Fahey recommends for business leaders think about monitoring such that ethical decisions are deeply embedded in the organisational culture, and become a way of life in the firm. It then requires less compliance office time to monitor lapses with the self imposed discipline / regulation in the work culture. He observes, “Even when there is no clear guideline or any enforcement in a particular country regarding gifts or kickbacks in other forms, most global organizations have an ethics culture applied from tone, from the top down, code of conduct document or norms within the firm to keep conflicts of interest in check”.
Despite a code of conduct being in place, there are often instances of violation. A firm must then utilize the provisions laid down under the code of conduct policy to enforce compliance. Enforcement will instil the fear of consequences and contribute toward that ongoing change in culture.
Maturity levels in codes of conduct
There are different levels of maturity that firms can be at when it comes to codes of conduct. Partly this depends on the regulatory environment, but individual firms often take leadership beyond what the regulations specify.
Fahey’s experience of advising firms who have implemented code of conduct policies has given the him a unique insight into the corporate culture of businesses which have adopted an ethics culture.
The compliance software expert benchmarks non-compliant or compliant firms against a seven point scale. He says; “those firms which merely pay lip service to a financial regulator’s rules, whilst ignoring their own code of ethics, if they exist at all, are overly dependent on the owner’s attitude alone”, a state of affairs which can drift into non-compliance very quickly. For this reason a zero scoring on the maturity model’s scale reflects the reality of ad hoc compliance at the business with just token lip service to regulatory rules.
The basic level is where the policies are written down but not implemented and there is no support from executive management. The next step is the initial stage where some attestation of policies and / or code of ethics are in place in the form of training. There is limited support for code of conduct policies in these stages from the executive management.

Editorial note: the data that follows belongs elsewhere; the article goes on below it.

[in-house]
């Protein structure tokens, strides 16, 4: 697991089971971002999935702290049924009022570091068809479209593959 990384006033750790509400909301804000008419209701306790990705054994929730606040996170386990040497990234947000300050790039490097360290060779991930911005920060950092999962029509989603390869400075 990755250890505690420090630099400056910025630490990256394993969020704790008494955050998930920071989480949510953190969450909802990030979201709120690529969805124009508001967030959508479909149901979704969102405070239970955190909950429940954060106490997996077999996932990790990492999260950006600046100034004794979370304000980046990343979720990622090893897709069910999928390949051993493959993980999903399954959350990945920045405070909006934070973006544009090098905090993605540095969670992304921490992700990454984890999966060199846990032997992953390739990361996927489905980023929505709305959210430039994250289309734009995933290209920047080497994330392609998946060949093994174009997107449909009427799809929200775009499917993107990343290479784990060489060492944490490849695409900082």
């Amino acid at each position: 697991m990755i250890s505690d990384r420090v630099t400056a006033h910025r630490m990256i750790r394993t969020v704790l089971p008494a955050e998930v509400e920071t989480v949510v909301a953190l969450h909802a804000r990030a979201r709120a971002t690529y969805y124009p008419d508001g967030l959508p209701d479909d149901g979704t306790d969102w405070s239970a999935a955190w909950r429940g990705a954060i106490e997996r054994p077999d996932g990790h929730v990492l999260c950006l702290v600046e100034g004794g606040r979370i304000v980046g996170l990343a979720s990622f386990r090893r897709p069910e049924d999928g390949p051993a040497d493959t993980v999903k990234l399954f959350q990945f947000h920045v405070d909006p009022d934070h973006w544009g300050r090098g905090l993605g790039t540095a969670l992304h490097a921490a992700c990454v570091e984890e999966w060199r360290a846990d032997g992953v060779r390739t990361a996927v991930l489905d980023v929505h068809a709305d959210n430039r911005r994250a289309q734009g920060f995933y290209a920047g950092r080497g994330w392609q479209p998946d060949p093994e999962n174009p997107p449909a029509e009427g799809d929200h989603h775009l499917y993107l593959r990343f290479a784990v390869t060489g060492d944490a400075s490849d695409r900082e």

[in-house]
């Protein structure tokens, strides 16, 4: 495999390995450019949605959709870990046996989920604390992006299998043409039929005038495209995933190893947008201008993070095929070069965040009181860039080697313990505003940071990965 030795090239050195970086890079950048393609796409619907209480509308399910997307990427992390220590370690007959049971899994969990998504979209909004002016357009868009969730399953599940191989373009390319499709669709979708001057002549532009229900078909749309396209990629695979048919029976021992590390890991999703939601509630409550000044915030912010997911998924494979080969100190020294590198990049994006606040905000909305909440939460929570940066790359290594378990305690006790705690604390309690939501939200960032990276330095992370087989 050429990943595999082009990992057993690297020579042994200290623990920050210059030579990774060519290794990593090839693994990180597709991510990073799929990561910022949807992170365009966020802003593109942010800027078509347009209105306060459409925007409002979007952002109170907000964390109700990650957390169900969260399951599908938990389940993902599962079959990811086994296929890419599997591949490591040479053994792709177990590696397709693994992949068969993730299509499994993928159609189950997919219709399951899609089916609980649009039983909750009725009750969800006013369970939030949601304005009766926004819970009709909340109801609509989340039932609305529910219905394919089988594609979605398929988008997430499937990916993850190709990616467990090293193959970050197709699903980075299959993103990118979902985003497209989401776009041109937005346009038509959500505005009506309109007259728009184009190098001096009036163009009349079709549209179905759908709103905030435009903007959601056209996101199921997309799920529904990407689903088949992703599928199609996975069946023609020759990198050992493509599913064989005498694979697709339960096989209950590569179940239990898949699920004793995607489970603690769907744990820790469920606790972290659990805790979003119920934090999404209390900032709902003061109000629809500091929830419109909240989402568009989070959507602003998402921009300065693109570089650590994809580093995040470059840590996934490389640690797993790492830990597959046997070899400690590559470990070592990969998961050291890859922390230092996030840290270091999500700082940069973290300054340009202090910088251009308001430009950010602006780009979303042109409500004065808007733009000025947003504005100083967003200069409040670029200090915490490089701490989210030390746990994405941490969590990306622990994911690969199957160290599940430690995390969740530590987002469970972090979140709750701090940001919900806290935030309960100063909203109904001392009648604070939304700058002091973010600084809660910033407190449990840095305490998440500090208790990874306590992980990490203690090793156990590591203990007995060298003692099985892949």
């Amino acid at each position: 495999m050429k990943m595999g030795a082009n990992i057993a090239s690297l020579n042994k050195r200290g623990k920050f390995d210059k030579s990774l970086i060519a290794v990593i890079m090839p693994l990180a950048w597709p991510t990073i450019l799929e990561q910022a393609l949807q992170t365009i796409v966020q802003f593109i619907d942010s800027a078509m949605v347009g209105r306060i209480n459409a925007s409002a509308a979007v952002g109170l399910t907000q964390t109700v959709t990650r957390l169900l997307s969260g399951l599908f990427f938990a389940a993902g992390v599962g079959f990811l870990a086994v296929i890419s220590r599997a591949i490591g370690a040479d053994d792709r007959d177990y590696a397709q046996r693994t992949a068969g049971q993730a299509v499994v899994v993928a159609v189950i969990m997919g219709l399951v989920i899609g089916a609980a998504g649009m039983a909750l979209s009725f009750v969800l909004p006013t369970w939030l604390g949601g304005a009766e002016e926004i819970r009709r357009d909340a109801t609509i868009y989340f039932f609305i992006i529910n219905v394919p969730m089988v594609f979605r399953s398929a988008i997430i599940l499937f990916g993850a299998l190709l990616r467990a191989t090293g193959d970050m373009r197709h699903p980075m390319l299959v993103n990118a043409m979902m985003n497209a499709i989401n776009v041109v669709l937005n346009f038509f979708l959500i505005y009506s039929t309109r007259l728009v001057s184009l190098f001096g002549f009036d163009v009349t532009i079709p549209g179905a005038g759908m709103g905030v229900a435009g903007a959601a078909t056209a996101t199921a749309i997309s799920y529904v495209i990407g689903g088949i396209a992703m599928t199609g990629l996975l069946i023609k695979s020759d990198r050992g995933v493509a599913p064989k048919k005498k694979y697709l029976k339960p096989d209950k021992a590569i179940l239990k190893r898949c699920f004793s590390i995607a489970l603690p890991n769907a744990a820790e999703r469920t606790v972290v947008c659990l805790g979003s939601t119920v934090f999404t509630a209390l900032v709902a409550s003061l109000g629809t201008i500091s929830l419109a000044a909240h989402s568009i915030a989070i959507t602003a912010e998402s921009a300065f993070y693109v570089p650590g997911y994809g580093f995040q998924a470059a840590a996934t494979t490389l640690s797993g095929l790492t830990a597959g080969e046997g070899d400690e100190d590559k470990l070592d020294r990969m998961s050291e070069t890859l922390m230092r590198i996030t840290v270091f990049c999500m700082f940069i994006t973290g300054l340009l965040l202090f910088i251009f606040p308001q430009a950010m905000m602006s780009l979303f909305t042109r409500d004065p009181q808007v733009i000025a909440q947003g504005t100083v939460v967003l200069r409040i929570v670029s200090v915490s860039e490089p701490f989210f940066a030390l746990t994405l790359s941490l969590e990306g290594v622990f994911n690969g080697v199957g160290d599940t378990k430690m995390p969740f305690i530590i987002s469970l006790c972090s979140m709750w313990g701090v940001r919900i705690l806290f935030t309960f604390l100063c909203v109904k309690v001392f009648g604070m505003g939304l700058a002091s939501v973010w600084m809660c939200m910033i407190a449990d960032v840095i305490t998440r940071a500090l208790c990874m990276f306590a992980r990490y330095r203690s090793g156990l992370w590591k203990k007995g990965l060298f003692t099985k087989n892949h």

Firms at the emerging stage may employ some automation tools but paper, email and wet signatures are used extensively, whilst firms at the monitored stage use more automation tools. However, there may be a lot of data without an integrated compliance office review of employee activities.
The pervasive stage is quite a mature program level with integrated tools for compliance automation and usually an active hotline for reporting any lapses, which may include voluntary reporting of incidences.
A firm at the Leader level has pushes direct customers and stakeholders to apply appropriate code of conduct in all their dealings and transactions. Corporate social responsibility is taken very seriously across all levels.
Fahey believes there are number of factors that affec the level of maturity model.
Factors affecting level of maturity model
Regulatory environment (principle vs rule based)
Defined rules and regulations
Extent of regulatory examinations
Scale of fines and penalties
Degree of concern about reputation
Amount of money involved in transactions
Capability of monitoring systems
Availability of data for evaluation
Board and executive management sponsorship (Tone from the top)
The decision to adopt automated compliance software tools versus a manual documented process depends on volume of activity within the firm checking for any conflict of interest issues, compliance reporting and querying needs but then also a degree of subjective vs automated compliance office review etc. Obviously the usual factors of cost, time and non-compliance risk also influence any decision to automate the compliance office activity of a firm.